This is why you shouldn't leave soda in your car when it's freezing outside

Temperatures in some parts of the United States are hovering around the low twenties and teens this week. A

In temperatures that frigid, leaving groceries in the car may be the last thing on a person’s mind. If those groceries contain soda cans, however, leaving them in your car can lead to a very messy situation.

That’s way the Lincoln County Sheriff’s Office in Montana took to their Facebook page with a cautionary tale (or rather, cationary image) about what happens to soda cans when they freeze.

“A friendly reminder for you all.....don’t leave your carbonated drinks in your vehicle when it’s this cold outside, especially over night!!!!” they wrote along with the Facebook post.

The phenomenon of frozen soda cans exploding is nothing new. In fact, YouTube is full of it. And it doesn’t necessarily occur for the reason you’d thing.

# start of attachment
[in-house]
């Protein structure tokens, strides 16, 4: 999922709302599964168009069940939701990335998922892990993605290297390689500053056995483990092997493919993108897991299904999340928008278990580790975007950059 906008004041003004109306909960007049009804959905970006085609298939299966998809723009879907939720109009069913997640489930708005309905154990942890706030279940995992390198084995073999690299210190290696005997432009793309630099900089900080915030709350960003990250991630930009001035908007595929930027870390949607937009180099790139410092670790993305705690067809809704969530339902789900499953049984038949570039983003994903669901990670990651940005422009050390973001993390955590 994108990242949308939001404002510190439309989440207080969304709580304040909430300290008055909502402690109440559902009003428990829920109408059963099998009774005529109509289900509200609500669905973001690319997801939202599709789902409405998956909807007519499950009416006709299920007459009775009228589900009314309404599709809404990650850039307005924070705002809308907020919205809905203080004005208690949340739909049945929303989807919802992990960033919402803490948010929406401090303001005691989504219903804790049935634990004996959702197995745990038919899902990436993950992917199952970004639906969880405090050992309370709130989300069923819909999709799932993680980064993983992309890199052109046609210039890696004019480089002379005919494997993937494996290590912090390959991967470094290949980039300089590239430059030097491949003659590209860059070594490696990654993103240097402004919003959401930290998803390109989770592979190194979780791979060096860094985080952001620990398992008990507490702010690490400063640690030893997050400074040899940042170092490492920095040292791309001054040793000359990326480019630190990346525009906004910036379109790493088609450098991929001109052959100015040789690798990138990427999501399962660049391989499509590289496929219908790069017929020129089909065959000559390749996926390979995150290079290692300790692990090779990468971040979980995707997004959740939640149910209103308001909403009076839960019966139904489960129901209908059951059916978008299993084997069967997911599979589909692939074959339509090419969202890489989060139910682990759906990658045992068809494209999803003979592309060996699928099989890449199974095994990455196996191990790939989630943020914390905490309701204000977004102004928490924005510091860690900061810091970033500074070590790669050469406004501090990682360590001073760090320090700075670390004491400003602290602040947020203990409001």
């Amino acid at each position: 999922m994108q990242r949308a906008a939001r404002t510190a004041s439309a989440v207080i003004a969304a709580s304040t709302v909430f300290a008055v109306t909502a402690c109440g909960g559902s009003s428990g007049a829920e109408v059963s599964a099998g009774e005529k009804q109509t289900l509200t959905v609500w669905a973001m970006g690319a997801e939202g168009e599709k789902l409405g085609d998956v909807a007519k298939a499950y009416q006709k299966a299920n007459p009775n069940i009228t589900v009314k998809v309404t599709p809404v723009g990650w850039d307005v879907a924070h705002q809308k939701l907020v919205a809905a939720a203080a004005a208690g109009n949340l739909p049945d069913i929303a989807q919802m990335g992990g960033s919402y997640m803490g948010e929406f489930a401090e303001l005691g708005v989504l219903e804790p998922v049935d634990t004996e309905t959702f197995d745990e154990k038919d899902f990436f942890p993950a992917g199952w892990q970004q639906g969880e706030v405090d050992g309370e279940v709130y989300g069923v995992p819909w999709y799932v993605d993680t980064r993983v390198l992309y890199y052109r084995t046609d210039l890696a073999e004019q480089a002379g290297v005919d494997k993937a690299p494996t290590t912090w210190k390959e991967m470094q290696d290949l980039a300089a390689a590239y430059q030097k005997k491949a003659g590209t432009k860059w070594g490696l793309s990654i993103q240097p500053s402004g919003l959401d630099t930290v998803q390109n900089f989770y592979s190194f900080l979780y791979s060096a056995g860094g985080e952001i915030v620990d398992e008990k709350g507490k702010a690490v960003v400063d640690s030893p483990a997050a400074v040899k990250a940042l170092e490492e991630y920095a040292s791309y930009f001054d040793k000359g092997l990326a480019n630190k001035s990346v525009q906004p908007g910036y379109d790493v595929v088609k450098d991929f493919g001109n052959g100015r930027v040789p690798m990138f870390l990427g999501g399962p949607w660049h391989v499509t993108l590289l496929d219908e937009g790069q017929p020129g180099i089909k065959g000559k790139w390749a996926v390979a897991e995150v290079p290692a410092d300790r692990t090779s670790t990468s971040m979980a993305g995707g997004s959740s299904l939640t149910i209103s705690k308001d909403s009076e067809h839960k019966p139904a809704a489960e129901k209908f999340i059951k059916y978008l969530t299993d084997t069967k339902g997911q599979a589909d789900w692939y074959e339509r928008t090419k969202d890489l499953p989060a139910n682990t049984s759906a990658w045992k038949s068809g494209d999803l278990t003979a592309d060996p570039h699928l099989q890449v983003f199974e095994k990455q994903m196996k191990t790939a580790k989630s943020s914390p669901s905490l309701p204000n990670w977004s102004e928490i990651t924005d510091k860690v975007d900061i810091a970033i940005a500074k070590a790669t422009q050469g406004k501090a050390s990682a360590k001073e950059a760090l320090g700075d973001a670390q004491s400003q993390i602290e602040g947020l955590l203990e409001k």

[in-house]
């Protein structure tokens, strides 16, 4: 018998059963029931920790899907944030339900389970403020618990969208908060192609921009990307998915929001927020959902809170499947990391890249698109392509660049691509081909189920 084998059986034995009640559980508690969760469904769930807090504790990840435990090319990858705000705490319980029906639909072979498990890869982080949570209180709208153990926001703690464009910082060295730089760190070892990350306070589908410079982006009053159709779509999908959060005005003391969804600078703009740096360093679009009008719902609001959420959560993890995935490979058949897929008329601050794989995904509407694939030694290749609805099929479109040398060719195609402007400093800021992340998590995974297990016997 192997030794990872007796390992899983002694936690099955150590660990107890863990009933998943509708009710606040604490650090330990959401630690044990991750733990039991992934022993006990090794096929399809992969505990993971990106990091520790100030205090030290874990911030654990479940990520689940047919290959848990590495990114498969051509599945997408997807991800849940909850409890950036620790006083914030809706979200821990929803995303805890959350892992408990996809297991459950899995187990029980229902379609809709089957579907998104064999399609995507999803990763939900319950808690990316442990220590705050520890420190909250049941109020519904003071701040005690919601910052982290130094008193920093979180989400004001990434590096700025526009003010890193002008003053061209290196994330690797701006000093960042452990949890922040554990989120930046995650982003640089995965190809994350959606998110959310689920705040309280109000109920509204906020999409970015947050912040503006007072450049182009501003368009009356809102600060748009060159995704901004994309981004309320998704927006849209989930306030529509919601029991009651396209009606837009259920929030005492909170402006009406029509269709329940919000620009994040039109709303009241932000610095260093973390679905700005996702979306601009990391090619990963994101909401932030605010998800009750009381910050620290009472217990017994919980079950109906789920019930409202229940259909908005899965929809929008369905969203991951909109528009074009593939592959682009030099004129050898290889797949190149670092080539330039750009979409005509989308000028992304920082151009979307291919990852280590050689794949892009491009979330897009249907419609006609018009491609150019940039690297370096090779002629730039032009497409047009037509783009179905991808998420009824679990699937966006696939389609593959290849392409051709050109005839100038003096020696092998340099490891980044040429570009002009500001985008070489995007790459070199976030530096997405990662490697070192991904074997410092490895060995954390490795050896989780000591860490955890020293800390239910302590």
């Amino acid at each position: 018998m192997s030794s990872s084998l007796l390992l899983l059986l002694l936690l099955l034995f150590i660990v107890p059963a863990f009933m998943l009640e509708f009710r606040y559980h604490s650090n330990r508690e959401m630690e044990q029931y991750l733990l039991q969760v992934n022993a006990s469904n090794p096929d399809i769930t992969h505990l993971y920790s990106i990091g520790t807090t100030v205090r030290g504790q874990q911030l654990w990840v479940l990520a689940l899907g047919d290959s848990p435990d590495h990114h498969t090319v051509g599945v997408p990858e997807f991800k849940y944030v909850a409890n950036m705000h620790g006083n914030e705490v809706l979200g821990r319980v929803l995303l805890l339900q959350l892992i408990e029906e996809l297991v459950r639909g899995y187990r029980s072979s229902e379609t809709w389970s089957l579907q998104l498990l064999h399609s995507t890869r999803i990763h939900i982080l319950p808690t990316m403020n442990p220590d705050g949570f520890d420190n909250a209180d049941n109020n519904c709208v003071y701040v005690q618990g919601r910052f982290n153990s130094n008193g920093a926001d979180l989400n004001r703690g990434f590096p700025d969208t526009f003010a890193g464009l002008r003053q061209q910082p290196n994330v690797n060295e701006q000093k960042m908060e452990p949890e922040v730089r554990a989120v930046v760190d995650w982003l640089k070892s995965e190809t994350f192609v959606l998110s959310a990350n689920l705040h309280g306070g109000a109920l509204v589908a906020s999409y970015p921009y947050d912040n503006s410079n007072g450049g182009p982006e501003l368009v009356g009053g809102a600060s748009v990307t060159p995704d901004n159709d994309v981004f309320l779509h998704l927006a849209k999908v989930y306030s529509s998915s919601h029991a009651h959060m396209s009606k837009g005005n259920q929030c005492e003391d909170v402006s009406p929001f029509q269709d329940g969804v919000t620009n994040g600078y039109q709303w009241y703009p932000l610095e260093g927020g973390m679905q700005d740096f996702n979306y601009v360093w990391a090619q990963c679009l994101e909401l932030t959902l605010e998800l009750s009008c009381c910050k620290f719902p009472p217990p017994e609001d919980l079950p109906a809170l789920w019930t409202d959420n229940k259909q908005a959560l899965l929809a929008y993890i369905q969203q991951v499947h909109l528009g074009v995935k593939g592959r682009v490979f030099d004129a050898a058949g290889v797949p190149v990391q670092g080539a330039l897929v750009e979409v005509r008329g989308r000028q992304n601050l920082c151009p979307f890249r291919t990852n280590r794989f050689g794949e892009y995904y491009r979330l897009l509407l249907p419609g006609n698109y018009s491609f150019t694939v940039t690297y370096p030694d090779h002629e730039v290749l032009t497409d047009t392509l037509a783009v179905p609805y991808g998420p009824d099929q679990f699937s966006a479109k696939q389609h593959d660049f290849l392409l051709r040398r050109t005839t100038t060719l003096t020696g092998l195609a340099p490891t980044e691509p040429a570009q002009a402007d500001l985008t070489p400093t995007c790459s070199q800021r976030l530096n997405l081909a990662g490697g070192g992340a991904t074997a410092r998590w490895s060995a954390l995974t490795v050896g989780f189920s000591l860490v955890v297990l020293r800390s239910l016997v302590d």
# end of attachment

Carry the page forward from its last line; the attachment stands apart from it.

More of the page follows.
According to LiveScience.com, “Frozen soda can explosions are not due directly to water expanding as it freezes, but to the resulting pressure put on an isolated pocket of C02.”

The problem, however, isn’t just that it can be messy. It can be dangerous too. In August 2012, for example, a frozen soda can exploded while in a little boy’s hand in China. His mother reported on China’s Twitter-like service Sina Weibo that her son retrieved the can from the freezer, went to open it and then the can exploded, lodging shrapnel in his cheek.

That’s an extreme example, but as the Lincoln County Sheriff’s Department points out, it’s better to be safe than sorry. While the weather outside remains bitterly cold, make sure your soda cans make it into the house. That way, “soda pop” remains an onomatopoeia, not reality.


JOIN THE CONVERSATION

To find out more about Facebook commenting please read the
Conversation Guidelines and FAQs

Leave a Comment
More Stories